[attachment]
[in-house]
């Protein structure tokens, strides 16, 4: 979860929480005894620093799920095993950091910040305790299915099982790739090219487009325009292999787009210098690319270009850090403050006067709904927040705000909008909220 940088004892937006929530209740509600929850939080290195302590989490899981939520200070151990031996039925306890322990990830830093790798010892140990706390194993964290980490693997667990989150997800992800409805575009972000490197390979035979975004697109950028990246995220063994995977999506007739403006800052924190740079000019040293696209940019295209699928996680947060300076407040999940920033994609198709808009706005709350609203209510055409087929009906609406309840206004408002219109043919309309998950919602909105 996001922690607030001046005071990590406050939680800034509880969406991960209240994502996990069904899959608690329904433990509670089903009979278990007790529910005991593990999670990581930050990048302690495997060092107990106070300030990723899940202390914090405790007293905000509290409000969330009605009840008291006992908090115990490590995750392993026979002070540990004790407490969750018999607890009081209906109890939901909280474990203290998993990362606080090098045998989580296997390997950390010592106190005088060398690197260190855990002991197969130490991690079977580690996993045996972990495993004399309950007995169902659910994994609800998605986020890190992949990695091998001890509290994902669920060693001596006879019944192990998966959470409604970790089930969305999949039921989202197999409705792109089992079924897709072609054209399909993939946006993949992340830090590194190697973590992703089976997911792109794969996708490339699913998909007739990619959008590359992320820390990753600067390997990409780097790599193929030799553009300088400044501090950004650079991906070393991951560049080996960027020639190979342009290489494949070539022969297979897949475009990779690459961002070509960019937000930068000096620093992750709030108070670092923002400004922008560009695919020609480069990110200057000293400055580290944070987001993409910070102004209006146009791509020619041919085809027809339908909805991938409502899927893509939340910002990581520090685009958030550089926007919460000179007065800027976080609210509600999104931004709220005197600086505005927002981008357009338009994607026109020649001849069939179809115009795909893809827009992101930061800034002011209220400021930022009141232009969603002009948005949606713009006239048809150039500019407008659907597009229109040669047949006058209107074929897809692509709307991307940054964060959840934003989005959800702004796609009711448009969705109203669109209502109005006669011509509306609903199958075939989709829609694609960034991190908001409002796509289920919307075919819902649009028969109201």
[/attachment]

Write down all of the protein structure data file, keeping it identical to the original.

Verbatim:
[in-house]
């Protein structure tokens, strides 16, 4: 979860929480005894620093799920095993950091910040305790299915099982790739090219487009325009292999787009210098690319270009850090403050006067709904927040705000909008909220 940088004892937006929530209740509600929850939080290195302590989490899981939520200070151990031996039925306890322990990830830093790798010892140990706390194993964290980490693997667990989150997800992800409805575009972000490197390979035979975004697109950028990246995220063994995977999506007739403006800052924190740079000019040293696209940019295209699928996680947060300076407040999940920033994609198709808009706005709350609203209510055409087929009906609406309840206004408002219109043919309309998950919602909105 996001922690607030001046005071990590406050939680800034509880969406991960209240994502996990069904899959608690329904433990509670089903009979278990007790529910005991593990999670990581930050990048302690495997060092107990106070300030990723899940202390914090405790007293905000509290409000969330009605009840008291006992908090115990490590995750392993026979002070540990004790407490969750018999607890009081209906109890939901909280474990203290998993990362606080090098045998989580296997390997950390010592106190005088060398690197260190855990002991197969130490991690079977580690996993045996972990495993004399309950007995169902659910994994609800998605986020890190992949990695091998001890509290994902669920060693001596006879019944192990998966959470409604970790089930969305999949039921989202197999409705792109089992079924897709072609054209399909993939946006993949992340830090590194190697973590992703089976997911792109794969996708490339699913998909007739990619959008590359992320820390990753600067390997990409780097790599193929030799553009300088400044501090950004650079991906070393991951560049080996960027020639190979342009290489494949070539022969297979897949475009990779690459961002070509960019937000930068000096620093992750709030108070670092923002400004922008560009695919020609480069990110200057000293400055580290944070987001993409910070102004209006146009791509020619041919085809027809339908909805991938409502899927893509939340910002990581520090685009958030550089926007919460000179007065800027976080609210509600999104931004709220005197600086505005927002981008357009338009994607026109020649001849069939179809115009795909893809827009992101930061800034002011209220400021930022009141232009969603002009948005949606713009006239048809150039500019407008659907597009229109040669047949006058209107074929897809692509709307991307940054964060959840934003989005959800702004796609009711448009969705109203669109209502109005006669011509509306609903199958075939989709829609694609960034991190908001409002796509289920919307075919819902649009028969109201």